Camouflage proves key to nesting birds' life-and-death decisions
Camouflage influences the life-and-death decisions made by nesting birds, according to a new study.
They time their escape from an approaching predator depending on how well hidden they and their eggs are.
The study is believed to be the first to show that the camouflage of an animal or that of its offspring can explain the variation in risk-taking behaviour when approached by a predator.
Researchers from Exeter and Cambridge universities studied the nests of several species of ground-nesting birds in Zambia.
They monitored the nests' progress, recording the escape distance of the adult bird each time they approached and, using camera traps, identified key predators such as banded mongooses, vervet monkeys and grey-headed bush shrikes - and even humans.
The researchers set out to test whether the distances at which birds fled from their nests on the exposed ground was related to the camouflage of their plumage and eggs.
They found that birds which usually flee from predators at long range, such as plovers and coursers, stayed on their nest for longer when the pattern of their eggs was a better match to the background.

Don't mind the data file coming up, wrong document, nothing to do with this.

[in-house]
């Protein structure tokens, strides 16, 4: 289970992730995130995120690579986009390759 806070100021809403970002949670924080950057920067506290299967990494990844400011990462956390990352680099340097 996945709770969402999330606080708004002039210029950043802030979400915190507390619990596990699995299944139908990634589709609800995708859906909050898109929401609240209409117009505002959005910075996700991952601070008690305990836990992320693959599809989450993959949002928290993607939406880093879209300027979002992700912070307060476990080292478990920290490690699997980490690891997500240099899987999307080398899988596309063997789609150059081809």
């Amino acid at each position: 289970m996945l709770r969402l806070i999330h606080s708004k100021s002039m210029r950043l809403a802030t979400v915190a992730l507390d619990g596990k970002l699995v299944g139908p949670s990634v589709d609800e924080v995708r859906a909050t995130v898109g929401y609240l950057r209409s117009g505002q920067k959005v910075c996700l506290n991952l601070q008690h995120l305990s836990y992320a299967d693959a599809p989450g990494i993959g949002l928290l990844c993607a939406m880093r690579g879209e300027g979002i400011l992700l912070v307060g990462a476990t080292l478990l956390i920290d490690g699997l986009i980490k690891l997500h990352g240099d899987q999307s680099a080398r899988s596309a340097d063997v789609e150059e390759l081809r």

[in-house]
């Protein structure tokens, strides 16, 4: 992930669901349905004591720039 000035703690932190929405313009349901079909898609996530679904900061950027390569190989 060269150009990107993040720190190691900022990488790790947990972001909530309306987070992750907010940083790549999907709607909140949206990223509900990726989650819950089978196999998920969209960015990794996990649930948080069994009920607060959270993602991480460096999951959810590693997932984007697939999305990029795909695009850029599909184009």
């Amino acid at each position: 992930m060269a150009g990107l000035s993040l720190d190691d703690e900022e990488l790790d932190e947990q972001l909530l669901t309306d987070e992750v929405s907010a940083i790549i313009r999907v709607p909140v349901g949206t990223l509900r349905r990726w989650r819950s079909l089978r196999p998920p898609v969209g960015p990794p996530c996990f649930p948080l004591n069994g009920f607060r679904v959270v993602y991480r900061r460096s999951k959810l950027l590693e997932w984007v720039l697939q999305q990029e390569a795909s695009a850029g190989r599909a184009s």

They also adjusted their behaviour in the heat of the middle of the day, letting a predator approach a little closer before fleeing.
By contrast, another group of birds, the nightjars, usually sit tight as predators approach so that their eggs are concealed by their camouflaged bodies until the last minute.
Nightjars stayed on their nests longer when the colour and pattern of their own plumage, rather than that of their eggs, was a better match to the background.
The team photographed the adult birds and eggs using specially-calibrated digital cameras.
Study author Jared Wilson-Aggarwal, a PhD researcher, said: "Plovers, coursers and nightjars nest on the bare ground during the Zambian dry season.
"Temperatures can get very high and if approached by a predator the adult bird has to make a hard decision to either, sit tight and continue shading their eggs or to flee the nest and prioritise their own survival.
"Our results suggest that camouflage is able to mitigate not only predation risk but also thermal risks, by permitting adults to shade their eggs for longer when the risk of them overheating is highest."
Martin Stevens, who co-led the project with Dr Claire Spottiswoode, said: "Our study shows how animals monitor their own camouflage and that of their offspring, and use this to guide how they behave.
"It complements a small but growing number of studies showing how important behaviour is in facilitating camouflage in nature."
:: The study, Escape Distance In Ground-Nesting Birds Differs With Individual Level Of Camouflage, is published in the journal The American Naturalist.